• In addition to narrative concerns, I can’t say I’m sold by the title. Kripke and company have claimed it’s to do with the ragtag band of heroes fighting against the Monroe Republic, but the impression I’ve gotten is that the republic’s only one of many. Hopefully they’ll make it more apparent in future episodes.
  • Speaking of said republic, not too much of a glimpse of General Monroe himself, other than his camp and tent that appears to have been borrowed from Renly Baratheon. We’ll see what kind of character he turns into, but given Lyons’ performance on THE CAPE confidence isn’t high.
  • In the opening scene Miles and Monroe are heading back to their base in a red Dodge Challenger. They must have the same car salesman as Walter Jr.
  • As much as I like the imagery of the broken St. Louis Arch and collapsed Golden Gate Bridge, I’m not exactly sure how the power going out causes that much architectural damage.
  • Charlie’s skepticism of Aaron’s survival skills and desire to join the search for Danny leads to one of the show’s better interactions: “You’re afraid of bees!” “I’m not afraid of bees! I’m allergic to bees, there’s a difference.” “Well, it’s your funeral.” “Probably, yes.”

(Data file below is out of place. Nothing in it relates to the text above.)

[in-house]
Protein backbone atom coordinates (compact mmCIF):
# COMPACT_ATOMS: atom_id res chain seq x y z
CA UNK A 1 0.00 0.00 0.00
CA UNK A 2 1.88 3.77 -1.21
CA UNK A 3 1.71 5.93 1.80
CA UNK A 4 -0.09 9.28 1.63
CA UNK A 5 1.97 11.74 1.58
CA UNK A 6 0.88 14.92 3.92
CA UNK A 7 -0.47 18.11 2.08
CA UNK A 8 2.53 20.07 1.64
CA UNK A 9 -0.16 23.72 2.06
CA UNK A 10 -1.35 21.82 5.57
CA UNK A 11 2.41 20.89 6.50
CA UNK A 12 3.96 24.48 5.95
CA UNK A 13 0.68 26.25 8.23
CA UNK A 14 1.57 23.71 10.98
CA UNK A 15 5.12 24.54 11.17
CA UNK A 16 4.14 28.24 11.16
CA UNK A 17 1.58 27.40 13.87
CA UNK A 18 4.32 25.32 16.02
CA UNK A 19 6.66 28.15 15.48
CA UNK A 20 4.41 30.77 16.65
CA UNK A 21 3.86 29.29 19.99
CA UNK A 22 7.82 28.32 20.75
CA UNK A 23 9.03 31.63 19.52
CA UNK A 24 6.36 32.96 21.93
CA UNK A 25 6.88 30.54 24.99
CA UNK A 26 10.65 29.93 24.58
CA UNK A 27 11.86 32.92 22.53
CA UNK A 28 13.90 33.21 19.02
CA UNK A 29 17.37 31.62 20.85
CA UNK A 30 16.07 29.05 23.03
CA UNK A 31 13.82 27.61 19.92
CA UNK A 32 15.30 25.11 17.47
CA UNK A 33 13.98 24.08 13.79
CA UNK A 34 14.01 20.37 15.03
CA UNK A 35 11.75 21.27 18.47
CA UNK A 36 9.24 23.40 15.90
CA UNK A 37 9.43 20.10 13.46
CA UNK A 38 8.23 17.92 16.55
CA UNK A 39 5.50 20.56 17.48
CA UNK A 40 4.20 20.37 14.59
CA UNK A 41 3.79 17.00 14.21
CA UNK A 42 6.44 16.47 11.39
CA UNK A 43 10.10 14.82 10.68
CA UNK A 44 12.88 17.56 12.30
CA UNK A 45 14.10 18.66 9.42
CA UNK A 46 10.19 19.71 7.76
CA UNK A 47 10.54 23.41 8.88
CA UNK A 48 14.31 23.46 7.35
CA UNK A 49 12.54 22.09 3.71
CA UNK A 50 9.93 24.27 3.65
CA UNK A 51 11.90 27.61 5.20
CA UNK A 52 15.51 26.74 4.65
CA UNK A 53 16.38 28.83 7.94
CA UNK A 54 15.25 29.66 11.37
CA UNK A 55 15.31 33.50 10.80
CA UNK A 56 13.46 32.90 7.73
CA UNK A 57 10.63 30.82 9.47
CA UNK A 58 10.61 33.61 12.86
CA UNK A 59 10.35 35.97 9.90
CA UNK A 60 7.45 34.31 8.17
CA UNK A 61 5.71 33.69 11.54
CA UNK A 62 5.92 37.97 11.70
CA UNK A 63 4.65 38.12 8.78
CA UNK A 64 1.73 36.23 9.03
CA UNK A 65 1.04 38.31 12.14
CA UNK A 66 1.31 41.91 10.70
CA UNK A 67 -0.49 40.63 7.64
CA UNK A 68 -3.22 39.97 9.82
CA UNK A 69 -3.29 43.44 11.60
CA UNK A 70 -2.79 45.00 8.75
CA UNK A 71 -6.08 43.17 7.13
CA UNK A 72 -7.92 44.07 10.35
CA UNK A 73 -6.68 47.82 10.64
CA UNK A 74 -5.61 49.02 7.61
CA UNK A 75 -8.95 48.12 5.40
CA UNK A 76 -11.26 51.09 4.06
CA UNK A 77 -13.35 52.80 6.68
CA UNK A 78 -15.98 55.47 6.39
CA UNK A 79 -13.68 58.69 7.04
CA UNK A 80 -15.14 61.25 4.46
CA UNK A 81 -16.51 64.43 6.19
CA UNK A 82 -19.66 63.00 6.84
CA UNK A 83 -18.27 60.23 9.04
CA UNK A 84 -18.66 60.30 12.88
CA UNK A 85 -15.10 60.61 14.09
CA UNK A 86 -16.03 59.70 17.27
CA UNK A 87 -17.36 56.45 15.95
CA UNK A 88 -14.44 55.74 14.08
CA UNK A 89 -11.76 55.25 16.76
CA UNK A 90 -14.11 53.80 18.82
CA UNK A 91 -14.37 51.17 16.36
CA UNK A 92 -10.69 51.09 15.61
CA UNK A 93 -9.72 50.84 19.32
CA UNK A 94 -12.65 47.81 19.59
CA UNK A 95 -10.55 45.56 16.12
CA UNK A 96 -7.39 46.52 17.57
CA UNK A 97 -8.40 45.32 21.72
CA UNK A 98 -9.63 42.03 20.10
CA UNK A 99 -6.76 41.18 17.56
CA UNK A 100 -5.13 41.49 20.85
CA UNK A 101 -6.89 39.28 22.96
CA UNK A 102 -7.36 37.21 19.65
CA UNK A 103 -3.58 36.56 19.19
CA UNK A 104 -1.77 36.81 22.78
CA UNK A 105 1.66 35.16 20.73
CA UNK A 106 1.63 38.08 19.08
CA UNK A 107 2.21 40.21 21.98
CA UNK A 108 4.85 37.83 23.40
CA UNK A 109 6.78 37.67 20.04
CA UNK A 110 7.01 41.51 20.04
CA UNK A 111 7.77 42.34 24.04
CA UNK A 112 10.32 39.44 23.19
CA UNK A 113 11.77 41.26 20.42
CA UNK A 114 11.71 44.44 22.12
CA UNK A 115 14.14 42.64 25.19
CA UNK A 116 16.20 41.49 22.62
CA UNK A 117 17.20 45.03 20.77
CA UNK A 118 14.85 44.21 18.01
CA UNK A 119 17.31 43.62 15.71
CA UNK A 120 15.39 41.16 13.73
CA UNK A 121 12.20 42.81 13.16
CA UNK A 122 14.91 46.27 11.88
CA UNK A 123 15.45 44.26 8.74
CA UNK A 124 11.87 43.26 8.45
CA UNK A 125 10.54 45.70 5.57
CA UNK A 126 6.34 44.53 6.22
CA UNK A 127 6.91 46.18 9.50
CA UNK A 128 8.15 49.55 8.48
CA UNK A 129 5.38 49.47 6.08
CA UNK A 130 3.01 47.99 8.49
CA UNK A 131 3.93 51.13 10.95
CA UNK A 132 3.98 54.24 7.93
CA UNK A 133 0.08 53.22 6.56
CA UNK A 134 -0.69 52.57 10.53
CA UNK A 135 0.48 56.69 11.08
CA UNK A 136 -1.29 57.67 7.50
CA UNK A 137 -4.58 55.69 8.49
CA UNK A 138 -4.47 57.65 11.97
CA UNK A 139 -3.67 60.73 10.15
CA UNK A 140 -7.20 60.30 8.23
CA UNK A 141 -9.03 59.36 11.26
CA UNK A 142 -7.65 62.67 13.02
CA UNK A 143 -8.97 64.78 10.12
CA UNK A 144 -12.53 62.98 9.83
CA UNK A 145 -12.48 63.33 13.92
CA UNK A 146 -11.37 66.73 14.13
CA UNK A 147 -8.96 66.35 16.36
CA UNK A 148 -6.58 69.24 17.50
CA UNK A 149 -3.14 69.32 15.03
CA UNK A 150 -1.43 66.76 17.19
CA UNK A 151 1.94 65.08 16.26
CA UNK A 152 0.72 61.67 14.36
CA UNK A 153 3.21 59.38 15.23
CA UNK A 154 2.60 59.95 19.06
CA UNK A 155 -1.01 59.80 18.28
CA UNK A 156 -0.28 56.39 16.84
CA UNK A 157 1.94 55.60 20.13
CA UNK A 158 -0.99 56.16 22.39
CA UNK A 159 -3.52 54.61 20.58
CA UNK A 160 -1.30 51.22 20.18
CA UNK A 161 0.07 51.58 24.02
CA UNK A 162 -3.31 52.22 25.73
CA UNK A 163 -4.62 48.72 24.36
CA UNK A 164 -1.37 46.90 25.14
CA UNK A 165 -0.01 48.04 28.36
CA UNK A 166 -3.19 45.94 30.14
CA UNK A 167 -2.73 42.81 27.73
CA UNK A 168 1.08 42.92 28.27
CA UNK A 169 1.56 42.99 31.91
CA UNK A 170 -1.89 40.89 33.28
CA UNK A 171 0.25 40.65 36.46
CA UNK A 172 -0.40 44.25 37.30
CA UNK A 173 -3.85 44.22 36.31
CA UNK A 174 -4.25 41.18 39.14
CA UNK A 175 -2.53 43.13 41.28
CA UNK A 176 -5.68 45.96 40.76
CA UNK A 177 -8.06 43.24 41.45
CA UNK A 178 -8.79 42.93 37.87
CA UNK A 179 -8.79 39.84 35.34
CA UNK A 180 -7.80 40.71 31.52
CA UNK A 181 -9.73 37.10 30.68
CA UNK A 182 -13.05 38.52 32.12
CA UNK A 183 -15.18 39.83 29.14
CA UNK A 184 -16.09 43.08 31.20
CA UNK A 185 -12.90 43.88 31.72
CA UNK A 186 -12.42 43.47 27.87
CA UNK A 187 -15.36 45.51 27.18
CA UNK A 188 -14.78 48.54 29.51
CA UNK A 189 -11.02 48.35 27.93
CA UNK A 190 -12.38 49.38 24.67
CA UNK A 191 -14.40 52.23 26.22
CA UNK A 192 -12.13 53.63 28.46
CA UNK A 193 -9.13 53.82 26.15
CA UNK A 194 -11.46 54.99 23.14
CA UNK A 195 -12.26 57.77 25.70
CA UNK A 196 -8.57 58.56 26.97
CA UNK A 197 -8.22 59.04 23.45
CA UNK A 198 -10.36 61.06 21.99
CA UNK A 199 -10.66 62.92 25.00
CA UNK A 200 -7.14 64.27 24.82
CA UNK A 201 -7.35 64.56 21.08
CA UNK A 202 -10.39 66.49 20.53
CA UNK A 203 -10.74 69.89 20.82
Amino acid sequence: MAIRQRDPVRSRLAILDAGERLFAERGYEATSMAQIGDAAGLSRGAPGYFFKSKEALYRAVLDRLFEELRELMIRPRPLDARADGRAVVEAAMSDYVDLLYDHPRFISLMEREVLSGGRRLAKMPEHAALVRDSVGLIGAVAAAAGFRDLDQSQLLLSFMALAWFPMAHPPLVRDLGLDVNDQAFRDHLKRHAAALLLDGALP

• Neville reveals he was an insurance adjuster before the Blackout. “Most of my job centered around finding out what people said centered around the truth. Lucky for me, it’s a skill that never goes out of style.”
  • Miles offers Charlie some advice I hope the show follows: “Kid, if I’m coming with you you’re gonna have to dial it back a notch.”
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About Les Chappell

The Mad Hatter of media criticism. Co-founder of This Was Television, contributor to The A.V. Club, founder of A Helpless Compiler and The Lesser of Two Equals.